Biodiversity Information Science and Standards : Conference Abstract
Conference Abstract
Kurator: Tools for Improving Fitness for Use of Biodiversity Data.
expand article infoPaul J. Morris, James Hanken, David B. Lowery, Bertram Ludäscher§, James Macklin|, Timothy McPhillips§, John Wieczorek, Qian Zhang§
‡ Museum of Comparative Zoology, Harvard University, Cambridge, MA, United States of America
§ University of Illinois Urbana-Champaign, Champaign, United States of America
| Agriculture and Agri-Food Canada, Ottawa, Canada
¶ Museum of Vertebrate Zoology, University of California, Berkeley, United States of America
Open Access


As curators of biodiversity data in natural science collections, we are deeply concerned with data quality, but quality is an elusive concept. An effective way to think about data quality is in terms of fitness for use (Veiga 2016). To use data to manage physical collections, the data must be able to accurately answer questions such as what objects are in the collections, where are they and where are they from. Some research uses aggregate data across collections, which involves exchange of data using standard vocabularies. Some research uses require accurate georeferences, collecting dates, and current identifications. It is well understood that the costs of data capture and data quality improvement increase with increasing time from the original observation. These factors point towards two engineering principles for software that is intended to maintain or enhance data quality: build small modular data quality tests that can be easily assembled in suites to assess the fitness of use of data for some particular need; and produce tools that can be applied by users with a wide range of technical skill levels at different points in the data life cycle.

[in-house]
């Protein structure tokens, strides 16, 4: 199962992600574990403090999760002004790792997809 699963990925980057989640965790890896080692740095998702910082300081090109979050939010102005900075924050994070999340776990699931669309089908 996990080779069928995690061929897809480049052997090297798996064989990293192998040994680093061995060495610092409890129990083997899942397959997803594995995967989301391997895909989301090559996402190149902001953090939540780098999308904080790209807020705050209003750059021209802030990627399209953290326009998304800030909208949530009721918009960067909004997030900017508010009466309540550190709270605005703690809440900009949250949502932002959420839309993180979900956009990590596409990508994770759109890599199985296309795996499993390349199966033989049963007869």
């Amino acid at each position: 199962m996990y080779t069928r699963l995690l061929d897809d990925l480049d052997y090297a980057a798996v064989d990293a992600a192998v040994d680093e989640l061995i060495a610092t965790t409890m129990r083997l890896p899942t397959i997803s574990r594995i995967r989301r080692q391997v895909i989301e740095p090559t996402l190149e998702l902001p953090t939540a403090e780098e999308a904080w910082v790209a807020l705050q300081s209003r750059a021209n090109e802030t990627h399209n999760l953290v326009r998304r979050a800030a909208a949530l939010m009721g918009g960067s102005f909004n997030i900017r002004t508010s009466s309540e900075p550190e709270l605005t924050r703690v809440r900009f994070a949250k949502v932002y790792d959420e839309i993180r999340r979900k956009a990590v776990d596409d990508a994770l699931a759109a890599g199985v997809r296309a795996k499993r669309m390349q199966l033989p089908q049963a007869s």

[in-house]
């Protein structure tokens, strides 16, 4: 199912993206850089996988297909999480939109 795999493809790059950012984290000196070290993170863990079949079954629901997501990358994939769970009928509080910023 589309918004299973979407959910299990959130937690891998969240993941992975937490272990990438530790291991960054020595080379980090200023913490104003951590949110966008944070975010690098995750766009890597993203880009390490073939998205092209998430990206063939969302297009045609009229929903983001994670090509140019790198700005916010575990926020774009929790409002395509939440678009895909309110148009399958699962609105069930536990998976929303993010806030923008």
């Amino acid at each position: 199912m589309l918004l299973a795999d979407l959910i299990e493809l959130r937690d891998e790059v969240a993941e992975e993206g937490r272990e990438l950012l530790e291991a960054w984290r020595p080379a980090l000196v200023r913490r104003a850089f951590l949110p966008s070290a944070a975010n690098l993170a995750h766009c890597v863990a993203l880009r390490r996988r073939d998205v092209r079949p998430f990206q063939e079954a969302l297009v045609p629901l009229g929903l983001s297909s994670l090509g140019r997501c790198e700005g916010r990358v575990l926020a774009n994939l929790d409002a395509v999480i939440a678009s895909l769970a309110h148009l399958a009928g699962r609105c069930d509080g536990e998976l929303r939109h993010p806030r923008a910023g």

In the Kurator project, we have produced code (e.g. Wieczorek et al. 2017, Morris 2016) which consists of small modules that can be incorporated into data management processes as small libraries that address particular data quality tests. These modules can be combined into customizable data quality scripts, which can be run on single computers or scalable architecture and can be incorporated into other software, run as command line programs, or run as suites of canned workflows through a web interface. Kurator modules can be integrated into early stage data capture applications, run to help prepare data for aggregation by matching it to standard vocabularies, be run for quality control or quality assurance on data sets, and can report on data quality in terms of a fitness-for-use framework (Veiga et al. 2017). One of our goals is simple tests usable by anyone anywhere.


data quality, workflows, biodiversity informatics, natural science collections

Presenting author

Paul J. Morris

Presented at

SPNHC 2018

Funding program

US NSF:ABI (Advances in Biological Informatics)

Grant title

Collaborative Research: ABI Development: Kurator: A Provenance-enabled Workflow Platform and Toolkit to Curate Biodiversity Data 1356438 and 1356751


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